Conducting the New Employee Orientation
There are three components to keep in mind in conducting a new employee orientation program in your local: Preparation, Presentation, and Promotion. Preparation Know Your Audience. The first step in preparation is to know who your audience is for the orientation. Are they new hires? Re-instated workers? Persons who've transferred from another agency? The best way to do this is to request the list of new hires and/or transferees from the agency HR department. Recruit Volunteers from the Local to Help Conduct the New Employee Orientation . These are union members who volunteer to help you staff the orientation, coordinate logistics of the Lunch and Learn following the formal
orientation session, and be available at the Lunch and Learn and formal orientation meeting to genuinely welcome new employees into the federal government and to AFGE. Connect the Orientation to Lunch Time or Break Time. When you negotiate union involvement in new employee orientation, include time after the orientation for a union-sponsored follow-up at a Lunch and Learn or during a formal break. This allows you to educate new employees on tips that will make their probationary period easier and also provides a golden opportunity for recruiting new members for the Local. Remember, the new employee has been signing forms all morning, so they are more apt to sign a membership form at a union event. Prepare New Employee Orientation Kits. Just as employees receive basic information from the Agency about its history and structure, personnel policies and important contact numbers, the union can provide new employees with a union kit for welcoming new employees. Note: Contact the AFGE Membership and Organization Department for information that you can use and supplement with material specific to the Local. 1. 2. 3. 4. 5. 6. Welcome to Government Service and AFGE Local Union History Contract Summary of Latest Victories List of Member-Only Benefits Contact Names, Pictures, and Phone Nnumbers of Local Union Officers and Stewards 7. New Employee FAQs (written up by the Local - what you need to know: probation period, sick and annual leave, union is here to serve you and your concerns, etc.) 8. Explanation of Dues Structure 9. A Schedule of Union Meeting Times and Places Presentation Every Local officer and steward represents the face of AFGE to our members and to new employees. Whoever represents the Union at the new employee orientation -- their dress and manner, and how they describe AFGE - will be that new employee's first and lasting impression of the union. The following are suggestions for how to conduct a new employee orientation. Go In with A Positive Attitude. The way you frame issues in the new employee orientation and the Lunch and Learn follow-up can make the difference between someone who relates the union to problems and management confrontations, and someone who sees the union as a group of people working together to improve their working lives. It's better to emphasize solutions (e.g.,"…through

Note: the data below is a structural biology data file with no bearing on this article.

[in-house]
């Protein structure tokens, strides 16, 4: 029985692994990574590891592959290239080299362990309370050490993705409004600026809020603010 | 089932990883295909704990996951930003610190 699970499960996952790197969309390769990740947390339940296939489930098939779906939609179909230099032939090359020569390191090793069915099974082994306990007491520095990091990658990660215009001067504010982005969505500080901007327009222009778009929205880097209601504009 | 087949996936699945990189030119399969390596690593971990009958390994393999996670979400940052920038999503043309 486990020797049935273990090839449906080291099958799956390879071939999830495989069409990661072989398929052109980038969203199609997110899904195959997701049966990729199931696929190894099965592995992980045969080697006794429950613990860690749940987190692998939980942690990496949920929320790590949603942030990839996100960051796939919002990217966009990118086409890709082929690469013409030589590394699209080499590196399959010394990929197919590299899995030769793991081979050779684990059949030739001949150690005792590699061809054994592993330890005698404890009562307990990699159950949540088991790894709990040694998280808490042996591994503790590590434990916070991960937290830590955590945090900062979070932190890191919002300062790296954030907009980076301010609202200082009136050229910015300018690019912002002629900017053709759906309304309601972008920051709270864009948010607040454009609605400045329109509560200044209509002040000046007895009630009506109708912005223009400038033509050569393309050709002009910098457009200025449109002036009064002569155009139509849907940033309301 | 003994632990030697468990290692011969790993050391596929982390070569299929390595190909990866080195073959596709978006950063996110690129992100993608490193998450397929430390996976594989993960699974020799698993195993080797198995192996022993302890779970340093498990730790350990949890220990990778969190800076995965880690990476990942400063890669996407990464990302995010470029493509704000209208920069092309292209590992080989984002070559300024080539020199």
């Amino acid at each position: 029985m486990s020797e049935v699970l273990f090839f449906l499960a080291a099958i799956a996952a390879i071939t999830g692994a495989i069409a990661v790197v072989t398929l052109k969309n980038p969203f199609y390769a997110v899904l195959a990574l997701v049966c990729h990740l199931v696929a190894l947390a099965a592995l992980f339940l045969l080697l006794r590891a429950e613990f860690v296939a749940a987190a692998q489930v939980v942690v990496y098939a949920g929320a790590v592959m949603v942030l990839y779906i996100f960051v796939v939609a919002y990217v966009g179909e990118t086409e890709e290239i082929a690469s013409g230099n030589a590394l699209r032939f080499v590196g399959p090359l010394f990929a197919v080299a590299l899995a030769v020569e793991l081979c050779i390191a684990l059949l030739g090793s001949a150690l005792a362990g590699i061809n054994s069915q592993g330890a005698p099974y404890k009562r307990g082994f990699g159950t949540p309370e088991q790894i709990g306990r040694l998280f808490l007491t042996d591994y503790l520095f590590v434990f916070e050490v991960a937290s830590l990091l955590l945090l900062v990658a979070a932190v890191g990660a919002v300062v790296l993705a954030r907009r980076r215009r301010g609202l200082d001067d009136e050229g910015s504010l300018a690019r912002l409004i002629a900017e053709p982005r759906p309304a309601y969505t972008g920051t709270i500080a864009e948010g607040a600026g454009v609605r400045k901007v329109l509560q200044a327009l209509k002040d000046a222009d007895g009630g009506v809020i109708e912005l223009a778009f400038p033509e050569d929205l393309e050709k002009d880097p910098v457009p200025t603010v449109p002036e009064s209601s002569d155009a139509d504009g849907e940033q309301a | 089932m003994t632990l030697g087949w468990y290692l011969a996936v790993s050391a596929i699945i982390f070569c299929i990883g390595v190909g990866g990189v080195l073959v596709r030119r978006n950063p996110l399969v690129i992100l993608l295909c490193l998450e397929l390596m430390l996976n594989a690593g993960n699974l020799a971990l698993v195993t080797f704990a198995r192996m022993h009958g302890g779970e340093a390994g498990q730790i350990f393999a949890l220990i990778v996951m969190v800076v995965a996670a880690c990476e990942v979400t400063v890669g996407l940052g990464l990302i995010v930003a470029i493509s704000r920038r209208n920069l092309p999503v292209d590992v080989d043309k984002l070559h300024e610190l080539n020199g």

negotiations, we've been able to keep our health costs down…") than to focus solely on problems (e.g., …"if you get in trouble, contact me…"). Remember, a new employee has no reason to think the smiling face who just signed her up for his health benefits is a bad guy.